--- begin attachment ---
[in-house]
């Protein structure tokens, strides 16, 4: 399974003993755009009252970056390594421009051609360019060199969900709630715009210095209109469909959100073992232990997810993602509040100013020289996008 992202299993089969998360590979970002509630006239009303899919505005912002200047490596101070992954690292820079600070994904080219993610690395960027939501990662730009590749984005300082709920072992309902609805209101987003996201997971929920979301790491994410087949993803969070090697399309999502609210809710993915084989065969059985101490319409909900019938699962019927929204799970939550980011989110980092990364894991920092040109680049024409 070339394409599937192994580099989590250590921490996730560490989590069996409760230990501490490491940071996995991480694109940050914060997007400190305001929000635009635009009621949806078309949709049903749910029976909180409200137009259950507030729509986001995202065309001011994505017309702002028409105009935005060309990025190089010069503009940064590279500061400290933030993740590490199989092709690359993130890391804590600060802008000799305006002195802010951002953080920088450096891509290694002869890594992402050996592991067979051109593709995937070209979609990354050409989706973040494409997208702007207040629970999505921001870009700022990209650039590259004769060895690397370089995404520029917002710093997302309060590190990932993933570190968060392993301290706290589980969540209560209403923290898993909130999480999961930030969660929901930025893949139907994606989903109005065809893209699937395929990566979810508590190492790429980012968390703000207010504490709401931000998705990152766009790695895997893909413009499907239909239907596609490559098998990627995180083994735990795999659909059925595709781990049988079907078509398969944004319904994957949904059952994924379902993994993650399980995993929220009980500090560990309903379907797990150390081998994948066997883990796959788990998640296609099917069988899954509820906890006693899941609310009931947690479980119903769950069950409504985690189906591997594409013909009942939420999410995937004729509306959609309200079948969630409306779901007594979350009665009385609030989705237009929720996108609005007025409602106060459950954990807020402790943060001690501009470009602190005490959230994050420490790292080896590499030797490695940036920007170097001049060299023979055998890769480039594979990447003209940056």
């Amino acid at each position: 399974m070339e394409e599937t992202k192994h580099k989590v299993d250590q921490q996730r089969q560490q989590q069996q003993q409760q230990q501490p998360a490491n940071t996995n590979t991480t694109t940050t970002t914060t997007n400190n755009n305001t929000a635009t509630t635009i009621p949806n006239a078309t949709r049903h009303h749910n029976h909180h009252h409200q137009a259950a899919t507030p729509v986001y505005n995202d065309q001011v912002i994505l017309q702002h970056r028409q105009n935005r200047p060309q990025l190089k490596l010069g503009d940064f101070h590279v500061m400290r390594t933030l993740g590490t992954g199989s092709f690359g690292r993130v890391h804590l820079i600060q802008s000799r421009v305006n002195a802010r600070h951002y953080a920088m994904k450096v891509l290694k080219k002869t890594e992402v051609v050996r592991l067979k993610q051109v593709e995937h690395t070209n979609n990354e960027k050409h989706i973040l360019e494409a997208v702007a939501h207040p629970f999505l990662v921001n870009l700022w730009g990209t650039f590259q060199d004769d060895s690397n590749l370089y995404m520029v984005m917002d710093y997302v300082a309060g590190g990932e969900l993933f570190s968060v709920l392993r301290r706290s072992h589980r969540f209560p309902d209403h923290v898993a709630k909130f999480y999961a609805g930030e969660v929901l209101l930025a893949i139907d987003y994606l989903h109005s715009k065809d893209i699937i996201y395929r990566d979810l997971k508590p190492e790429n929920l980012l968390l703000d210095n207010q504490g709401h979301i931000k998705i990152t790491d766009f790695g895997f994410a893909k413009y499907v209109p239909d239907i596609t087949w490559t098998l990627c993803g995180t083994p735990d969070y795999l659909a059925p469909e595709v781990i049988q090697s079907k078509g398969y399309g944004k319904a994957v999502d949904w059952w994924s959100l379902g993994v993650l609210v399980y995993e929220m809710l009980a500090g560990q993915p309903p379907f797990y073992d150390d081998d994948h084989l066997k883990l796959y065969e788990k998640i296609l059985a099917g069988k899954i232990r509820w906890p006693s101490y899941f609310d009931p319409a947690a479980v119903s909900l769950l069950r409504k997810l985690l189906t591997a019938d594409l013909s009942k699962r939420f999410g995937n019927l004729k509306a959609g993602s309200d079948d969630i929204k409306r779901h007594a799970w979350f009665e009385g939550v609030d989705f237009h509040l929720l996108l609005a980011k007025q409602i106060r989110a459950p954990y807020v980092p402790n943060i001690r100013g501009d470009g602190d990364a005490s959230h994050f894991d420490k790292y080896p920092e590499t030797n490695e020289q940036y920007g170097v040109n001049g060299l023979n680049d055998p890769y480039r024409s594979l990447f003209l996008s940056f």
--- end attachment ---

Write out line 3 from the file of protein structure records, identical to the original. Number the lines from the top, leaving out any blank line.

């Amino acid at each position: 399974m070339e394409e599937t992202k192994h580099k989590v299993d250590q921490q996730r089969q560490q989590q069996q003993q409760q230990q501490p998360a490491n940071t996995n590979t991480t694109t940050t970002t914060t997007n400190n755009n305001t929000a635009t509630t635009i009621p949806n006239a078309t949709r049903h009303h749910n029976h909180h009252h409200q137009a259950a899919t507030p729509v986001y505005n995202d065309q001011v912002i994505l017309q702002h970056r028409q105009n935005r200047p060309q990025l190089k490596l010069g503009d940064f101070h590279v500061m400290r390594t933030l993740g590490t992954g199989s092709f690359g690292r993130v890391h804590l820079i600060q802008s000799r421009v305006n002195a802010r600070h951002y953080a920088m994904k450096v891509l290694k080219k002869t890594e992402v051609v050996r592991l067979k993610q051109v593709e995937h690395t070209n979609n990354e960027k050409h989706i973040l360019e494409a997208v702007a939501h207040p629970f999505l990662v921001n870009l700022w730009g990209t650039f590259q060199d004769d060895s690397n590749l370089y995404m520029v984005m917002d710093y997302v300082a309060g590190g990932e969900l993933f570190s968060v709920l392993r301290r706290s072992h589980r969540f209560p309902d209403h923290v898993a709630k909130f999480y999961a609805g930030e969660v929901l209101l930025a893949i139907d987003y994606l989903h109005s715009k065809d893209i699937i996201y395929r990566d979810l997971k508590p190492e790429n929920l980012l968390l703000d210095n207010q504490g709401h979301i931000k998705i990152t790491d766009f790695g895997f994410a893909k413009y499907v209109p239909d239907i596609t087949w490559t098998l990627c993803g995180t083994p735990d969070y795999l659909a059925p469909e595709v781990i049988q090697s079907k078509g398969y399309g944004k319904a994957v999502d949904w059952w994924s959100l379902g993994v993650l609210v399980y995993e929220m809710l009980a500090g560990q993915p309903p379907f797990y073992d150390d081998d994948h084989l066997k883990l796959y065969e788990k998640i296609l059985a099917g069988k899954i232990r509820w906890p006693s101490y899941f609310d009931p319409a947690a479980v119903s909900l769950l069950r409504k997810l985690l189906t591997a019938d594409l013909s009942k699962r939420f999410g995937n019927l004729k509306a959609g993602s309200d079948d969630i929204k409306r779901h007594a799970w979350f009665e009385g939550v609030d989705f237009h509040l929720l996108l609005a980011k007025q409602i106060r989110a459950p954990y807020v980092p402790n943060i001690r100013g501009d470009g602190d990364a005490s959230h994050f894991d420490k790292y080896p920092e590499t030797n490695e020289q940036y920007g170097v040109n001049g060299l023979n680049d055998p890769y480039r024409s594979l990447f003209l996008s940056f």